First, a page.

From Viscountess Boudica’s Album
A tender scene from the childhood of Viscountess Boudica
For the past seven months, Viscountess Boudica of Bethnal Green has been writing an autobiography – absurd, bawdy and magical by turns – in daily installments. Entitled There’s More to Life than Heaven & Earth, it is like nothing else upon the internet. Last week, the Viscountess and I met for a chat to take stock of her brave endeavour and select a few key excerpts.
“The blog is like justice in a way,” she confided to me. Ascribing her storytelling instincts to her Celtic roots, Viscountess Boudica is a latter-day Mother Goose, intertwining poignant tales of lost love with unexplained visionary encounters and broad comic stories to weave a mythological universe that is entirely her creation.
With an unerring instinct for the ironies of existence, Boudica reconciles herself to the painful contradictions of life by taking fearless narrative delight in personal humiliations others might choose to forget. Viscountess Boudica understands she can advance herself in actuality through becoming the author of her own story.
My clothes designing started down on the farm at five years old, when I was taking care of the pigs, Paul & Keith. When the cats were expecting, I used to hide them in the barn so my uncle wouldn’t drown them. They were all feral and interbred. I used to make clothes for the kittens and they lay in a pram which I used to wheel around the village. I tried to dress the pigs too, but it didn’t quite work out because they ripped them off and rolled in the mud.
Paul O’R, when I first met him, I asked if he was an Aries. So the second time I met him I took him a chocolate biscuit and – you know what – he said, “You look lovely,” and he bowed his head and I stroked his hair.
The Monks of Moreton. The engine of my car stopped and I saw all these monks crossing the road to the abbey. Apparently, it’s a well-known local sight.
Whatever happened to the old English sayings? They just don’t say, “What ho!” anymore, except in period films.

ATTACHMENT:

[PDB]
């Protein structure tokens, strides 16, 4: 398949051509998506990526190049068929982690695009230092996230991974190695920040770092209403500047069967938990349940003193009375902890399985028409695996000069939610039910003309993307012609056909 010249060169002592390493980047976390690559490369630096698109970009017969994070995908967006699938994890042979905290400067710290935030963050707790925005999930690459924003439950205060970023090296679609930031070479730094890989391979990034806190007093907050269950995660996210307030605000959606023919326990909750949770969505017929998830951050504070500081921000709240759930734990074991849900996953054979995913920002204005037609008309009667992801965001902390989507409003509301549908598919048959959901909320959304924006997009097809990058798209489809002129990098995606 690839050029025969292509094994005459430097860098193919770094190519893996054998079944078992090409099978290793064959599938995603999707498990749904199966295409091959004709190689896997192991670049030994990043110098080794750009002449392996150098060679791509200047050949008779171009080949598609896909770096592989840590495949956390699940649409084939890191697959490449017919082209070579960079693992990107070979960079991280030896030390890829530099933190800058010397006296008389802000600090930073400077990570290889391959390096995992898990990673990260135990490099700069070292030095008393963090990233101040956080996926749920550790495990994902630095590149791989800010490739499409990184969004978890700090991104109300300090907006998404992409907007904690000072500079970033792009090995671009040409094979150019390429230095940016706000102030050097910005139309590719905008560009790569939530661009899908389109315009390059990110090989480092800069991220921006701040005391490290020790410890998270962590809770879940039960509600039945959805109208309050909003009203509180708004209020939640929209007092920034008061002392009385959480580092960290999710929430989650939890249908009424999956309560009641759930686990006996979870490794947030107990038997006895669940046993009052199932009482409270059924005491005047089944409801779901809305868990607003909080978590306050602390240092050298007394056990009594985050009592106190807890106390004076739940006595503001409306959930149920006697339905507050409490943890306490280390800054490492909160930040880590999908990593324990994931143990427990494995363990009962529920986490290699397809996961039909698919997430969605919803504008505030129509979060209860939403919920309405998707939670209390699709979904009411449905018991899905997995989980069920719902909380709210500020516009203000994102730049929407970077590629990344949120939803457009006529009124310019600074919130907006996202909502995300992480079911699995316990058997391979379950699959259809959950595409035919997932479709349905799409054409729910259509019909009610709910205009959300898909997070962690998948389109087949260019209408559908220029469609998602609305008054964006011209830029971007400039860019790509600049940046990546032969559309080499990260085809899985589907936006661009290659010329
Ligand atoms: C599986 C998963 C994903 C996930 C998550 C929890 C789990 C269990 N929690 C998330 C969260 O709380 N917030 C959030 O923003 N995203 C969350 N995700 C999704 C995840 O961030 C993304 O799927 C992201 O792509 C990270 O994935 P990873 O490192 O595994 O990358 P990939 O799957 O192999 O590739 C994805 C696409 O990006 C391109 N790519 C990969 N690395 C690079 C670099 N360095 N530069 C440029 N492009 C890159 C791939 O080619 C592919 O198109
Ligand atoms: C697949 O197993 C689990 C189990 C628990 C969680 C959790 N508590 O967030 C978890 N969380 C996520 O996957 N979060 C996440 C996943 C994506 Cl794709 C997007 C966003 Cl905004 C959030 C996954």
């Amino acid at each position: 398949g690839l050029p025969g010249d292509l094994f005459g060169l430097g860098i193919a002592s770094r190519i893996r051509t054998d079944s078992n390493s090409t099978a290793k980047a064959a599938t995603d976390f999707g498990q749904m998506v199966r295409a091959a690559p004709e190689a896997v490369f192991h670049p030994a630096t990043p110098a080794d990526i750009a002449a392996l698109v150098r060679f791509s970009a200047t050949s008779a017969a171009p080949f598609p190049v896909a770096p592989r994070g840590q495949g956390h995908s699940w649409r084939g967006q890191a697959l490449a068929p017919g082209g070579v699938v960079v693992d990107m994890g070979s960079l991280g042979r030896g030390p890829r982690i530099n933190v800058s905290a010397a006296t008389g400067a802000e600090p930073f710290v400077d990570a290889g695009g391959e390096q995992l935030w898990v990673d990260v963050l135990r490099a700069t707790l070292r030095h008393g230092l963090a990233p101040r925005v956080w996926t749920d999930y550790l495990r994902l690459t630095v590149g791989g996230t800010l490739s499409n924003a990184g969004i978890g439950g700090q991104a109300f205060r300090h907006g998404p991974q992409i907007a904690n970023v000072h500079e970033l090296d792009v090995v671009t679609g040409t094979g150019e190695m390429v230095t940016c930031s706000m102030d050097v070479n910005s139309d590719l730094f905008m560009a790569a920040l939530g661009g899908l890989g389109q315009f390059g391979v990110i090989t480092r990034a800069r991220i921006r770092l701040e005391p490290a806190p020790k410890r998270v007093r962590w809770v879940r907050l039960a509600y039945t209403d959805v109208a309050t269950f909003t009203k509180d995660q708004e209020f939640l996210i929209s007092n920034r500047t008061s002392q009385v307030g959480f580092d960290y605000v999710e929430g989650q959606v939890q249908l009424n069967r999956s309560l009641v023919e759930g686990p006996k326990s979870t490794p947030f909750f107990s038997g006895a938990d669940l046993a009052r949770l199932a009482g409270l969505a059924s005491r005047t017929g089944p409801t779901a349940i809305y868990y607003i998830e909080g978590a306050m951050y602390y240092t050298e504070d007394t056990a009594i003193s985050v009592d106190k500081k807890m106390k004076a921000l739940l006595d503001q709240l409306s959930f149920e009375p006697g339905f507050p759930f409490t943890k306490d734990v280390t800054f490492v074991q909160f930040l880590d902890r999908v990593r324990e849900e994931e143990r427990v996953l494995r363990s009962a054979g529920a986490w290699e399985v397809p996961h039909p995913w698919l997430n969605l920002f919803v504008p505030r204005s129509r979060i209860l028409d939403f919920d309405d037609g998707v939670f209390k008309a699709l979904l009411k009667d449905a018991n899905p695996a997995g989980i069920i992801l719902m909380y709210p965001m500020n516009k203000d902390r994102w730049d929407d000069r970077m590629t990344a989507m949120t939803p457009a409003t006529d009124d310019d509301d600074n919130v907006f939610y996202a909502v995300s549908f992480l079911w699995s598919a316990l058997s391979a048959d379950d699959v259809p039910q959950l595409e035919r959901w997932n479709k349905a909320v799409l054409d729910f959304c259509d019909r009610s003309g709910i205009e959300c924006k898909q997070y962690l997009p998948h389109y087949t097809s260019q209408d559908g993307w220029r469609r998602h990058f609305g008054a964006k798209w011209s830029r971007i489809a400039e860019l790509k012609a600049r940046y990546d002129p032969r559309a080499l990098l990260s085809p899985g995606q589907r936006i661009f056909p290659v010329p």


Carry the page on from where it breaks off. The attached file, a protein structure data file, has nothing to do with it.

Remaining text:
Paul B. said, do I fancy going to a barbecue and off we went to the wilds of Colchester. He was barbecuing sausages and there were four on the grill at one pound each. The one in the middle looked under-done and I am sure it winked at me. So I grabbed it to put some mustard on it and as I pulled it Paul’s eyes were watering.
Paul S., a white South-African, I met him in 1995 at Tesco in Tollerton. He’d had a row with his boyfriend and said, “Could you put me up for a couple of days?” As a present, he got me some flours as a joke when I expected flowers. Eventually, his boyfriend came to pick him up but they didn’t think it was so funny when I poured the flours over them.
I went into Des & Lorraine’s Shop in Bacon St and it was full of people. Then as I looked where Des was standing, I thought I’d seen this bloke somewhere before. It was quarter past three and my watch stopped and everything stopped and the man said to me, “Do you remember who I am? Do you remember that day in 1965 when you got banned from the farm?” It was Farmer Paul and recalled I used to sit on his lap as a child and I could feel something hard, and he used to put his hand on my chest and say, “It’s getting bigger.” He said to me, “Something’s going to happen, you’ll find out.” I ran out through the shop and my watch dropped on the pavement. He followed me and said, “I will come for you when you die.” So then I went home and rang Chris from Southend, and when he said his mother died at 3:15pm, I realised I had experienced some kind of vision.
One time, I went to Braintree Freeport to sell some photos and this sexy bearded train driver walked past the carriage.
There was this brickie called Eric in Braintree and he told me about this cottage on the A12, and I imagined a cottage with a thatched roof and roses round the door. But when I asked if I could come, he said, “It’s strictly for boys and we have prayer meetings.” So when I passed my driving test, I went to find this mystery building, but it wasn’t until years later that I discovered it was a public toilet.
My friend Ted in Braintree worked for the BBC and had a love of Islington, so he moved back to Finsbury Park and then Bounders Green. Four years later, after I moved to London on Halloween 1994, he was dead. Then, five years ago, I got on a train at Cambridge Heath and this guy got on at Seven Sisters and sat opposite me and smiled. He pulled out an old square mobile phone with an aerial and he kept looking at me. At Bruce Grove, he was gone, so I ran down the stairs and he was there. He said, “You remember who I was? There’s more to LIfe than Heaven & Earth.”
For thirteen years, I visited Keith at Lordship Cookers and held his hand outside the shop. That went on for years and I bought all these dodgy makes that never worked.
Now I’ve let go of the past, I’ve destroyed my diaries and got rid of my cookers but I’ll always have my memories. Since I changed my kitchen I got one of those ranges, because I’ve accepted that the Tricity 643 will never come.
The last time I saw Paul O’R from Sclater St was in 2009 on 21st December, and I went home and put his present under the tree but he never came to get it. Maybe this year?
Viscountess Boudica with the Christmas present she has kept awaiting its recipient for the past three years. Like the spirit of Christmas Present, Boudica travels with a fully decorated tree at this season.
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